Schizophrenia, Bipolar Disorders and Co: Mental Illness with a Common Basis
As researchers have now found, mental illnesses can have important molecular similarities that are not reflected in the current diagnostic categories. In the long term, the new findings could contribute to improving the diagnosis and therapy of affected patients.
Mental illnesses are common
According to health experts, roughly every fourth person suffers from a mental disorder such as depression at some point in their lives. Scientific studies have shown that we all have the facilities for this. A new study has now provided more insights into the causes of such diseases.
Psychiatric disorders share numerous genetic factors
As the Rheinische Friedrich-Wilhelms-Universität Bonn reports in a current communication, psychiatric illnesses such as schizophrenia and bipolar disorders occur in families.
Scientists from the Brainstorm Consortium with the participation of human geneticists from the University Hospital Bonn have now carried out a study to investigate the genetic connections between these disorders and other brain disorders in a system that far outshines previous work on this topic.
The international team of scientists found that psychiatric disorders share numerous genetic factors, while neurological diseases such as Parkinson's or Alzheimer's appear to be more clearly differentiated in terms of their genetic basis.
Important similarities at the molecular level
The study, now published in the journal "Science", dealt with the question of how genetic variation is linked to the development of brain diseases.
The results suggest that psychiatric disorders are likely to have important similarities at the molecular level that are not reflected in the current diagnostic categories.
International consortia reportedly pooled their data to study the genetic patterns of 25 psychiatric and neurological disorders.
"This large-scale study was only possible through the worldwide collaboration of various researchers in the field of psychiatric and neurological diseases," says Prof. Dr. Markus Nöthen, Director of the Institute for Human Genetics at the University Hospital Bonn.
"It is currently one of the largest genetic studies in patients and controls worldwide." More than 500 scientists worldwide worked on the large-scale study, including seven employees from the Bonn Institute for Human Genetics.
Far-reaching genetic overlaps
Since each individual genetic variant only makes a small contribution to the development of the disease, the analyzes required large samples to reliably separate signals from noise.
Using genome-wide association studies on a total of 265,218 patients and 784,643 controls, the researchers determined the extent of the genetic overlap between the individual diseases.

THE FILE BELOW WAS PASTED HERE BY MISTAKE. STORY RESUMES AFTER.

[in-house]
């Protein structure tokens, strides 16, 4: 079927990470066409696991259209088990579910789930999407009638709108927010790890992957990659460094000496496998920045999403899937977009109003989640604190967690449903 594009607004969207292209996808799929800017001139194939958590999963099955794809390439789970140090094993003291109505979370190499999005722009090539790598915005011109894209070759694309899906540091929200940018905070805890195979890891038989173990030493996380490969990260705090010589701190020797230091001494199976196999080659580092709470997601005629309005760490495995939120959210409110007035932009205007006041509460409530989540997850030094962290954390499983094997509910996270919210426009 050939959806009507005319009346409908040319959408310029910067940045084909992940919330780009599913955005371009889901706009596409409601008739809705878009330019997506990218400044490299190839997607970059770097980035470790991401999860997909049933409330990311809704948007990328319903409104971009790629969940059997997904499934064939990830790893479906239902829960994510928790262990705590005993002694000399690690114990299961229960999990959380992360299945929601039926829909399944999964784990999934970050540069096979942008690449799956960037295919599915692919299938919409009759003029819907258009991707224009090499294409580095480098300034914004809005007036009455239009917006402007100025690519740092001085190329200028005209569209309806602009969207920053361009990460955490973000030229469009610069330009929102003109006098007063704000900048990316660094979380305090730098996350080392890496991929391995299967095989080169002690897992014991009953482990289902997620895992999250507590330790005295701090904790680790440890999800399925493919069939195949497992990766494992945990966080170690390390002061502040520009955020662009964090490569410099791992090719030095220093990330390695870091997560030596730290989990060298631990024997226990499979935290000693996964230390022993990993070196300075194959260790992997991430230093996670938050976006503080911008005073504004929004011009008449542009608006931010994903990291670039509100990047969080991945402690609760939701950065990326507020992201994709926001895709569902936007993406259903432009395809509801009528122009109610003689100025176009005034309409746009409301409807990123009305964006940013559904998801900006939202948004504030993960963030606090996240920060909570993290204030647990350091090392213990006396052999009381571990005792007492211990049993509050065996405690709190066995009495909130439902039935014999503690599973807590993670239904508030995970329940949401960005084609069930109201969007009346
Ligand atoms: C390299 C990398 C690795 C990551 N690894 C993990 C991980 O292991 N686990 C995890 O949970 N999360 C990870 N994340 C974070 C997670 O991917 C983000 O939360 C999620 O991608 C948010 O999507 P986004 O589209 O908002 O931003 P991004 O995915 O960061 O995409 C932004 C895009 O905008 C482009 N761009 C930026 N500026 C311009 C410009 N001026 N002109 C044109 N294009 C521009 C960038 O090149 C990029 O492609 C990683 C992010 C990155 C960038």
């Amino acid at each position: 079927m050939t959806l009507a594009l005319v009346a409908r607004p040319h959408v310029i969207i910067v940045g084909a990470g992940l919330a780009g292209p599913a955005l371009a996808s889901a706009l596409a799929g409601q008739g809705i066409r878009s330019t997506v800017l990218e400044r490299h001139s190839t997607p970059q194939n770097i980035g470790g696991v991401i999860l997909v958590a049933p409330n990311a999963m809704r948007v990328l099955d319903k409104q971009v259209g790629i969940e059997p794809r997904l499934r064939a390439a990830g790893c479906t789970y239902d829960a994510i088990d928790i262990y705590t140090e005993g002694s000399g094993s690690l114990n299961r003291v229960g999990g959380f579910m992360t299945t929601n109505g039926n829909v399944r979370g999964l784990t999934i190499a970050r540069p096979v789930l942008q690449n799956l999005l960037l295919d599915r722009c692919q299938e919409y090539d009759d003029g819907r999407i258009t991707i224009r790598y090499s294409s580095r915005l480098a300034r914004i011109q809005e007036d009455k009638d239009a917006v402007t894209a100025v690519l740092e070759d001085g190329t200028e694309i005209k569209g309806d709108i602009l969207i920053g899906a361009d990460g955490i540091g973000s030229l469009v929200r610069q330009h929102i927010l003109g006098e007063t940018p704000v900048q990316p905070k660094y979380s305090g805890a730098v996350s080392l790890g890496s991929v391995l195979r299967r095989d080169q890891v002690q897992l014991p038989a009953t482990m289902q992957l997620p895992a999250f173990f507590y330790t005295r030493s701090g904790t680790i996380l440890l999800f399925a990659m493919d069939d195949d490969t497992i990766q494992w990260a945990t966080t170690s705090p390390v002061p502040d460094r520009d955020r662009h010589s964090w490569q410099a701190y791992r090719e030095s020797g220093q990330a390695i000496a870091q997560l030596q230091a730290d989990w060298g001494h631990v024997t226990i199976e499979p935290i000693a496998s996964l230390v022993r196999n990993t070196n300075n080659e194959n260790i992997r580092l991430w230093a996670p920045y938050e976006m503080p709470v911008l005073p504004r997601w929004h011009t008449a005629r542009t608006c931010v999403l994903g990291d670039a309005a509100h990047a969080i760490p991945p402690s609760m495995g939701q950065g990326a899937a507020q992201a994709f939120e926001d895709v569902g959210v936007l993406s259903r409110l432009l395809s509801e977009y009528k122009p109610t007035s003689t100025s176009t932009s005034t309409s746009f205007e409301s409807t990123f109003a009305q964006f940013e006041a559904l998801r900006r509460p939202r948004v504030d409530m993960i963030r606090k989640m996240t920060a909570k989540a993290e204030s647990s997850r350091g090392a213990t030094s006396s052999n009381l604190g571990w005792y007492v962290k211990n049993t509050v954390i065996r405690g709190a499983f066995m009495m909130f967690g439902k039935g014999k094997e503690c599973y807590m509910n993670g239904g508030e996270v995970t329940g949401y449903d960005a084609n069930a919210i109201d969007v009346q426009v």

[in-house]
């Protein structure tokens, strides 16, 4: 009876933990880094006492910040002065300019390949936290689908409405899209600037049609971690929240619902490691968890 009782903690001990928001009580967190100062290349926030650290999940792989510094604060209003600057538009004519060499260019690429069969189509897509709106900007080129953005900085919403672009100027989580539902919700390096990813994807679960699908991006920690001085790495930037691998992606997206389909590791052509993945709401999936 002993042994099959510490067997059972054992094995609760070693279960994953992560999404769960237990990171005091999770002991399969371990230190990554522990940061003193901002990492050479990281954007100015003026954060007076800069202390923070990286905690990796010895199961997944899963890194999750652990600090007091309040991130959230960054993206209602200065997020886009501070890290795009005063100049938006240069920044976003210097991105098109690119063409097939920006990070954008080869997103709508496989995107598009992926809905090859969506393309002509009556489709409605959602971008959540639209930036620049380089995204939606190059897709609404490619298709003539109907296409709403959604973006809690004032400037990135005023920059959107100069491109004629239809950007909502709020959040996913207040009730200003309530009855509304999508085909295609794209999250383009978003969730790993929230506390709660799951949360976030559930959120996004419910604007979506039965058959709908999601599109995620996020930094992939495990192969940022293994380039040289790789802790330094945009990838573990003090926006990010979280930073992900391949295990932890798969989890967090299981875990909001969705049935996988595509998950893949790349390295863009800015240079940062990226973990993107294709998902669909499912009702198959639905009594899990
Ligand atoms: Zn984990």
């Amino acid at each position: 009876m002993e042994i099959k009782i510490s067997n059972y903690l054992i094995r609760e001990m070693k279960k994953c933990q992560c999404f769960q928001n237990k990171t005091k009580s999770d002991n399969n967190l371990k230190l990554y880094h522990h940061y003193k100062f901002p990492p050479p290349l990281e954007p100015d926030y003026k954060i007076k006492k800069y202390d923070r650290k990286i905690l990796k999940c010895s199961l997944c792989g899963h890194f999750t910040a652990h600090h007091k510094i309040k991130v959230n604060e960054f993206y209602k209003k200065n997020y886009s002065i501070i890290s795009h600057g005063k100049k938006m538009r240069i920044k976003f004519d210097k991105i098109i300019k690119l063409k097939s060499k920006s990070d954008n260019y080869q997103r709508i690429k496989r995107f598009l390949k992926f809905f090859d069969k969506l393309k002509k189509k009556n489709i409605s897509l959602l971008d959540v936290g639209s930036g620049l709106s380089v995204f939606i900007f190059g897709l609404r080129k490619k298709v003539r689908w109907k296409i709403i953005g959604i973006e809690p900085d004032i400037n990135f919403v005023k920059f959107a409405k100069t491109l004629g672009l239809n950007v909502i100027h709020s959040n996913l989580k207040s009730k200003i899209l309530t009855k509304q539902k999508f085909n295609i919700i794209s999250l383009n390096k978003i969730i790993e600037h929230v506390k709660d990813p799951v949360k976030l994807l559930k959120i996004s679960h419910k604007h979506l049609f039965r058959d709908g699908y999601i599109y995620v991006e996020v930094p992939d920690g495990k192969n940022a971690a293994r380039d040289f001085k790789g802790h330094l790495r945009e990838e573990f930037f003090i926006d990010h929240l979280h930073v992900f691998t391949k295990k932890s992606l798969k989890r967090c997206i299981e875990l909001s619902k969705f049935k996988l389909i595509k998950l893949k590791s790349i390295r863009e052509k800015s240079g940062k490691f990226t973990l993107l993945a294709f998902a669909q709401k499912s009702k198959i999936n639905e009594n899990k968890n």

The Bonn researchers contributed to the study by examining the genome of several thousand patients with schizophrenia, bipolar disorder and depression, as well as several thousand healthy controls.
The results showed extensive genetic overlaps in various mental illnesses, particularly between attention deficit hyperactivity disorder (ADHD), bipolar disorder, severe depression and schizophrenia.
In addition, the data show a strong overlap between anorexia nervosa and OCD and between OCD and Tourette syndrome.
In contrast, neurological disorders such as Parkinson's and multiple sclerosis were more distinct from each other and from psychiatric disorders - with the exception of migraines, which are genetically related to ADHD, severe depressive disorder, and Tourette syndrome.
Do the clinical diagnostic criteria need to be revised?
According to the scientists, the pronounced genetic overlap between the psychiatric disorders indicates that the current clinical diagnostic criteria do not exactly reflect the underlying biology.
"The results of the study could therefore lead to the diagnostic categories of mental illnesses having to be restructured in the future," says Dr. Franziska Degenhardt, head of the working group "Genetics of schizophrenic disorders" at the Institute for Human Genetics at the University Hospital Bonn.
For example, a single mechanism that regulates the amount of a protein in the brain could affect both inattentive behavior in ADHD and impaired function in schizophrenic disorders.
"In the long term, further research into these genetic relationships could help to improve the diagnosis and therapy of patients with neuropsychiatric disorders," said Dr. Andreas Forstner, who, together with Prof. Nöthen, heads the Bonn working group on mood disorders involved in the study. (ad)